New Labour leader Ed Miliband has given his strongest signal yet that he would put up taxes in order to protect public services from spending cuts.

Mr Miliband said he would raise taxes further than former chancellor Alistair Darling had been planning in the previous Labour government to help pay off Britain’s record deficit.

Deputy leader Harriet Harman will today bring down the curtain on a tumultuous party conference, when she delivers the closing address to the delegates gathered in Manchester.

In an interview tonight with Channel 4 News, Mr Miliband reiterated his determination to “improve” Mr Darling’s deficit reduction plan which would have seen two thirds come from spending cuts and one third from taxation.

“We should look to do more from taxation. For example, taking more from banks or tackling tax avoidance,” he said.

“If we can protect ordinary families with higher taxes on banks, of course we should.

“If I was in government at the moment, I would be looking - whether it is a tax on the banks or tackling tax avoidance - to lighten the load and the cuts and the impact that it is going to have on ordinary families.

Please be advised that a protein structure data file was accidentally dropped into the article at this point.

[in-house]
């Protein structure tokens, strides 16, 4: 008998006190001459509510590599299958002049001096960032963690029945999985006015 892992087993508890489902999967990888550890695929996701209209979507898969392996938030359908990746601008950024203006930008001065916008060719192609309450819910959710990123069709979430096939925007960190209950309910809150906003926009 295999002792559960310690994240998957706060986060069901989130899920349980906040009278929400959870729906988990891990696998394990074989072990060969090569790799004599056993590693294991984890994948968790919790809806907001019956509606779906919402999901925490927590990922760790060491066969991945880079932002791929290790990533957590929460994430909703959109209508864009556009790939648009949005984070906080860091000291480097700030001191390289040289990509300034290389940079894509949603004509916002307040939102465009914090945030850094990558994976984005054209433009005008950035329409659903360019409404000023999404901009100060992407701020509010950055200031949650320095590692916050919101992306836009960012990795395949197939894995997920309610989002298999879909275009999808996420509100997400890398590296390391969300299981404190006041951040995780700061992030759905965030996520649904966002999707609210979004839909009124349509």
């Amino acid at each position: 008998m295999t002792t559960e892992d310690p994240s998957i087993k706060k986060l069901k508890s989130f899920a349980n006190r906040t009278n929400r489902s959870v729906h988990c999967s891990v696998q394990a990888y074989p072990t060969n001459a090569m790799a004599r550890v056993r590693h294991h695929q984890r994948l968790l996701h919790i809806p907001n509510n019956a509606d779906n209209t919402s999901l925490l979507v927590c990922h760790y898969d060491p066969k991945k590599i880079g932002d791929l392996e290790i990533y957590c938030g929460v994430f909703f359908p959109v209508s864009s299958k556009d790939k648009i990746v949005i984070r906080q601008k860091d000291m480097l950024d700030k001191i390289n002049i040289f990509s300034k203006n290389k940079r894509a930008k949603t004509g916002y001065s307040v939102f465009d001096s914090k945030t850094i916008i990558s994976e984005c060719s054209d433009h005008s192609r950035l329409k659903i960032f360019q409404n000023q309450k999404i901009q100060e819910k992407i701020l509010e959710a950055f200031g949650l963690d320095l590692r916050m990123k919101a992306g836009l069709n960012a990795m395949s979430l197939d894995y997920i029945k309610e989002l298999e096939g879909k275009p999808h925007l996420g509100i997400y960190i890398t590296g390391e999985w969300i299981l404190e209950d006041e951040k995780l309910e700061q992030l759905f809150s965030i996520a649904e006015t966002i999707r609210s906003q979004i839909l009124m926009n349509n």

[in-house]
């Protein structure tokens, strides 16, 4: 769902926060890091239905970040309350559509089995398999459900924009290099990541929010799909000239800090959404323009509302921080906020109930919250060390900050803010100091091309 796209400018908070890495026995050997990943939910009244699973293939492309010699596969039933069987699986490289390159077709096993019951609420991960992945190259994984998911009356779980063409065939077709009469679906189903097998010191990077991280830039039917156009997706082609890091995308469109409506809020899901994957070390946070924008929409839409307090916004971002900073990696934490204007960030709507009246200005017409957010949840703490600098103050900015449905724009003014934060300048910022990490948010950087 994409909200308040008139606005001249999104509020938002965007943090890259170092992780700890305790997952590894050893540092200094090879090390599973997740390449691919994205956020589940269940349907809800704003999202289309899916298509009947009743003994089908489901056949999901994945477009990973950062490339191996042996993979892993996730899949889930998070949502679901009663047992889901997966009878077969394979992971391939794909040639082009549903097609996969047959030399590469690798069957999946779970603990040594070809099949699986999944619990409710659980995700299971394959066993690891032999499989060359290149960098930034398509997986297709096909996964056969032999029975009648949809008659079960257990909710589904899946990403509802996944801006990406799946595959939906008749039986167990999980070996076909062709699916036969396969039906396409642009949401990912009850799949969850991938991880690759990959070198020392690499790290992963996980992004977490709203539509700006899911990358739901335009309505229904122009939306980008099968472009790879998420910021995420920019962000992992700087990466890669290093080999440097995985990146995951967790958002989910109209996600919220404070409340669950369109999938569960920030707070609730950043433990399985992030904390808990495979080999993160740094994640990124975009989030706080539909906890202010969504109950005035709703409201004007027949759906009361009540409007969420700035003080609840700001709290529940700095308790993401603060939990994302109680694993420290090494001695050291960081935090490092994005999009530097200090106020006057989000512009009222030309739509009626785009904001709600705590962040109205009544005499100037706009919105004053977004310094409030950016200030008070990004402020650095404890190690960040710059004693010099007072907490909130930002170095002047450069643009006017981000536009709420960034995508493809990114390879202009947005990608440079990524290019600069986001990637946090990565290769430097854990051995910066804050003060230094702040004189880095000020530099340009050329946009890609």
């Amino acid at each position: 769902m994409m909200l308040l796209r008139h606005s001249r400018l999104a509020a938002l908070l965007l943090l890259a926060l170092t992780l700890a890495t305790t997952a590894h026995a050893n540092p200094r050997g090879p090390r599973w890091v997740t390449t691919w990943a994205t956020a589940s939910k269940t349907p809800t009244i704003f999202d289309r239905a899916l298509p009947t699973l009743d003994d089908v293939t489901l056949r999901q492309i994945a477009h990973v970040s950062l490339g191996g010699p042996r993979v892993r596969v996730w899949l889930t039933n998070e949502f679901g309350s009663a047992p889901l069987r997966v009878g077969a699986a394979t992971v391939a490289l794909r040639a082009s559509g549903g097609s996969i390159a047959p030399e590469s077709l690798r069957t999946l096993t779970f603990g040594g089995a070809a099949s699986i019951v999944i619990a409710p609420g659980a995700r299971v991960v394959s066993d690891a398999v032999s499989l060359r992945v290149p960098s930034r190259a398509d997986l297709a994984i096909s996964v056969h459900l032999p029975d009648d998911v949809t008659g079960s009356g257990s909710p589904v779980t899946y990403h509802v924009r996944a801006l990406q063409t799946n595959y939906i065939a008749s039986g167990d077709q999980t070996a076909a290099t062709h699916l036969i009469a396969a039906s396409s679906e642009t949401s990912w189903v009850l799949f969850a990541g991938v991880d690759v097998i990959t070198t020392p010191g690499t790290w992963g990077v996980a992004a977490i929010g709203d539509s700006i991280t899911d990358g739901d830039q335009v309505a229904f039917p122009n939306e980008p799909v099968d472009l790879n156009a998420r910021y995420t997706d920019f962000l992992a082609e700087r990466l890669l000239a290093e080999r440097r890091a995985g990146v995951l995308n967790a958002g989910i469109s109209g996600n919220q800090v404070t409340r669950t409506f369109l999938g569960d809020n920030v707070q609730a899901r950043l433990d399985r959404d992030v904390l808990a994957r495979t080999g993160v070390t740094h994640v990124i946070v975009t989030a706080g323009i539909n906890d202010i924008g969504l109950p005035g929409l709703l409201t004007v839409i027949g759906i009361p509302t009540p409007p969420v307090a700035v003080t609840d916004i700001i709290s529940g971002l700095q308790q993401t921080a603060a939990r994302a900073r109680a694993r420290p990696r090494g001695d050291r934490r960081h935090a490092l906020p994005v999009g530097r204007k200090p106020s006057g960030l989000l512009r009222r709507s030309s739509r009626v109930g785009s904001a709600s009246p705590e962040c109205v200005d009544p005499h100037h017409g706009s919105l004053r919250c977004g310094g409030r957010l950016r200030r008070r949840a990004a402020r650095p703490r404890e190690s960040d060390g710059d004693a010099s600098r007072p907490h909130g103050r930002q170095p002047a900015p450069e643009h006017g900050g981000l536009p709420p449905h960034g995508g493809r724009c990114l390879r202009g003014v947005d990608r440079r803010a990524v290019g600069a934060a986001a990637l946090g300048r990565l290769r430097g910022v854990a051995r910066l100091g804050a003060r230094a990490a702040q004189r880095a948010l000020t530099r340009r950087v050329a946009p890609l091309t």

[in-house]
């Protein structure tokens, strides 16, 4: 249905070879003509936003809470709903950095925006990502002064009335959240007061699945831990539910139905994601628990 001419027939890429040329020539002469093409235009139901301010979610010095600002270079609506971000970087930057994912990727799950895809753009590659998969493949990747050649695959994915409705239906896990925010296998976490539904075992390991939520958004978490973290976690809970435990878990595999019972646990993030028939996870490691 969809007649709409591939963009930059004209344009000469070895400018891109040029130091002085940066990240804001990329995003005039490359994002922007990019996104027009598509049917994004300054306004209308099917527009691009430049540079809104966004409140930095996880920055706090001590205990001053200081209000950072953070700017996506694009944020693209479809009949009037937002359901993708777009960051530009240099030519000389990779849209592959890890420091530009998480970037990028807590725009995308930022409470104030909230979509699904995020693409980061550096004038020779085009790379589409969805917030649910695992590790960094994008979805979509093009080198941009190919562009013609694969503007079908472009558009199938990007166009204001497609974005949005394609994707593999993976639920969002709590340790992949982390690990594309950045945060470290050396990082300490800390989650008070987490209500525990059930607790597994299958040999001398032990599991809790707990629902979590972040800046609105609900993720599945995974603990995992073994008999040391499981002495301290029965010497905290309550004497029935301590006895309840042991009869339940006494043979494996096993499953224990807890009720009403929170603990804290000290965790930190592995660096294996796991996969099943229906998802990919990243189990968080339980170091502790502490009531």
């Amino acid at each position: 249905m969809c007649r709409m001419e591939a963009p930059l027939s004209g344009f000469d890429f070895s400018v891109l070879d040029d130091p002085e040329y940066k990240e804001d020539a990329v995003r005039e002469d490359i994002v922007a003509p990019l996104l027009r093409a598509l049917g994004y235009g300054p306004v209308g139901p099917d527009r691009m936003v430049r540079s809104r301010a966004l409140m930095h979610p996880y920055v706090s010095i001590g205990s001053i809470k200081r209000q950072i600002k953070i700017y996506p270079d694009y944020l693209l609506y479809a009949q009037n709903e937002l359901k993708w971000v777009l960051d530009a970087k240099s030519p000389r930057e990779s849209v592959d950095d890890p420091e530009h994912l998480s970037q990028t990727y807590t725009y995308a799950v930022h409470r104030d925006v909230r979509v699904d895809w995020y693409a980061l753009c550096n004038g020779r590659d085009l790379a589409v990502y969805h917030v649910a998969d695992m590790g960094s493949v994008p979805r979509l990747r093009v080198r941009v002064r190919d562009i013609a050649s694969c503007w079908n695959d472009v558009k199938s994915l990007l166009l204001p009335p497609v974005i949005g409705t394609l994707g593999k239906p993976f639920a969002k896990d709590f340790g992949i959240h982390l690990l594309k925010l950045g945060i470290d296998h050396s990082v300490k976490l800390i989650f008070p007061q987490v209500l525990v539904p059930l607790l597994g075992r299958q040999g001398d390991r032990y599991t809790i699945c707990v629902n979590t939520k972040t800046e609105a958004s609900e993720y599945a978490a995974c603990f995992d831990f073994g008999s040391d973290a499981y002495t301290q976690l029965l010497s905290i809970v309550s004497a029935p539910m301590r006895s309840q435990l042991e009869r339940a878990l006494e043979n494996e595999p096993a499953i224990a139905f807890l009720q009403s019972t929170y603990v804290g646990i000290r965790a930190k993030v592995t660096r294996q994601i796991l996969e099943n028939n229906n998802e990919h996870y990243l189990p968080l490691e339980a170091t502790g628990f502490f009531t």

“I would do more from taxation than Alistair proposed in his plan.”

Already Labour’s plans contrast with the coalition government’s aim to cut 80% of the deficit through spending cuts and 20% through higher taxes.

The Conservatives claimed that Mr Miliband would have to raise taxes by a further £35 billion - the equivalent of 7p on the basic rate of income tax - in order to meet the commitments he made during his leadership campaign.

Tory MP Matthew Hancock said that Mr Miliband needed to spell out how he would find the money.

“Ed Miliband said he would set out how he would deal with the deficit by the time of the spending review, but it’s increasingly clear he has no plan,” he said.